I have a question about encoding. I make my videos in parts, usually three or four parts, because when any video goes over 16 minutes on my computer, Shotcut freezes up or crashes. The more data there is - second video track for inserting album covers or an audio track with samples of music - the easier it is for my computer to choke.
Because my videos go on YouTube, I encode each part with the YouTube option, and then stitch all the parts together with a playlist export in YouTube encoding.
This is a slow process. The initial encoding isn’t so bad, but stitching all the individual parts together (intro, first main part, second main part, ending) takes hours for a 40-minute video.
I wonder if it’s necessary to encode each part in YouTube first before doing the final encoding for YouTube or is there a more efficient and reasonable way. Like, encode each part in another setting and then put the parts all together with the YouTube setting. Or am I right doing it as I am?
Intro encoded with YouTube
First main part encoded with YouTube
Next part encoded with YouTube
Final part encoded with YouTube
All four videos put in sequence and encoded with YouTube.
Anyone have an obvious suggestion that might save time?
I have a suggestion that might save you some time.
Once you export the intro and the other various parts from Shotcut, there’s no need to assemble them all in the playlist and re-export a final product.
As long as the videos are all the same resolution you can use Avidemux (open source and free) to assemble the final video and export it. You won’t need to re encode. Just put all the pieces into Avidemux select a container, mkv, avi, mp4,webm, and save the output. It will literally take a minute or two to get the final product.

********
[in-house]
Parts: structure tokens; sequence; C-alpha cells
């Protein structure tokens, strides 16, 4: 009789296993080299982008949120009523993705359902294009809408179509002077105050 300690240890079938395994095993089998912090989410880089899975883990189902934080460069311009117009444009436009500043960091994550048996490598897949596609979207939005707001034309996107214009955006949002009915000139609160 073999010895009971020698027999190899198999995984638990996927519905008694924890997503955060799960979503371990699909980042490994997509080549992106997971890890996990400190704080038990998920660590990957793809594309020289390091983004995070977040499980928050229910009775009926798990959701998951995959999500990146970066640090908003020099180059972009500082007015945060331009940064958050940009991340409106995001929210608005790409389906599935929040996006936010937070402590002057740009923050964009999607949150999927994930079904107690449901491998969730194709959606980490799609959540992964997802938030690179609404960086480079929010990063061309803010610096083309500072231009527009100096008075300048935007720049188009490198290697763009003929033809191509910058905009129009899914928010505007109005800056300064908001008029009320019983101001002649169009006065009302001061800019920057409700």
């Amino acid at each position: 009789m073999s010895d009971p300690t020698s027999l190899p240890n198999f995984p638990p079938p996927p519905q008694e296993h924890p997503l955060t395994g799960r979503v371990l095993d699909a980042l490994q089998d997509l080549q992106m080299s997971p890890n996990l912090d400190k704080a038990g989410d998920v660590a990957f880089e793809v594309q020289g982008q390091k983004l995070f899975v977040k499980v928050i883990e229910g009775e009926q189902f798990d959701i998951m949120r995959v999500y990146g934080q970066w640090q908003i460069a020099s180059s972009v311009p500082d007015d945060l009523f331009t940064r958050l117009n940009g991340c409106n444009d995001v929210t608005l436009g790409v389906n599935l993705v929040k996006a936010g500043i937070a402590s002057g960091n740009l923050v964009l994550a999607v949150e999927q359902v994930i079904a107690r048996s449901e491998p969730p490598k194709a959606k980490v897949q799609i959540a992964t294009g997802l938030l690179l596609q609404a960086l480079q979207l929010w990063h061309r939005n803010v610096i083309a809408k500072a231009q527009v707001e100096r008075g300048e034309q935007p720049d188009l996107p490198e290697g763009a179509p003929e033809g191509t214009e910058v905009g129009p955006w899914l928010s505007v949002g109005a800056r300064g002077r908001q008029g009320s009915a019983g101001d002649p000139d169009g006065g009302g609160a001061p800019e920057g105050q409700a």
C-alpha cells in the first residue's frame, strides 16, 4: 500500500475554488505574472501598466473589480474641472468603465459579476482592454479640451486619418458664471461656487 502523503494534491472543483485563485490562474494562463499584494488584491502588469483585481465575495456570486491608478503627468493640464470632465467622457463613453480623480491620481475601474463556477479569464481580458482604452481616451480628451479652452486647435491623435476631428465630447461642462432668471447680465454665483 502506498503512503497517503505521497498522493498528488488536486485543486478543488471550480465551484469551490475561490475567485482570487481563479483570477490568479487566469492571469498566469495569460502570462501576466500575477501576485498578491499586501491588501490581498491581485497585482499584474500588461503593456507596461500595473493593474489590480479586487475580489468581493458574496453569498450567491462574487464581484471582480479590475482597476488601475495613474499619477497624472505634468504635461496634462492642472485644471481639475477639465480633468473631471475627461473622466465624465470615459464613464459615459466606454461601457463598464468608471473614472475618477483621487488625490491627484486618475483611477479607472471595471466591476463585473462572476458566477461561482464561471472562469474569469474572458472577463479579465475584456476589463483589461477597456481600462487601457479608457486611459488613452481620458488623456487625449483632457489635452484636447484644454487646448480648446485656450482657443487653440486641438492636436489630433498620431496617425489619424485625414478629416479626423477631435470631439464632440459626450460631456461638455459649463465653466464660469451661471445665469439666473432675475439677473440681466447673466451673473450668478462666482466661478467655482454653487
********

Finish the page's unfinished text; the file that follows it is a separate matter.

sauron, thank you for your suggestion. I will give it a try and see how it works. I have one more thing to add and then I’m ready to stitch the parts together. Hopefully by this weekend!
I edit longer videos in chunks and stitch them together on occasion too. I use ffmpeg command line to do the exact same thing as sauron’s excellent suggestion. The advantage I find with the command line is that I can script the stitch process and re-run it many times as I make tweaks to each chunk. avidemux can probably do this too, but I haven’t researched it.
The ffmpeg method involves putting your four videos in a folder. In that same folder, create a text file called
filelist.txt and put these lines in it:
The files are encoded in final delivery format (YouTube preset in your case). Then ffmpeg is called to stitch all the entries in
filelist.txt into a single file without re-encoding:
ffmpeg -f concat -safe 0 -i filelist.txt -c copy "FinalOutput.mp4"
Alright, Austin. It looks like I have a couple of options to try out. I am glad to know I can just do the stitching and avoid the lengthy re-encoding. Thanks for your comment and suggestion!
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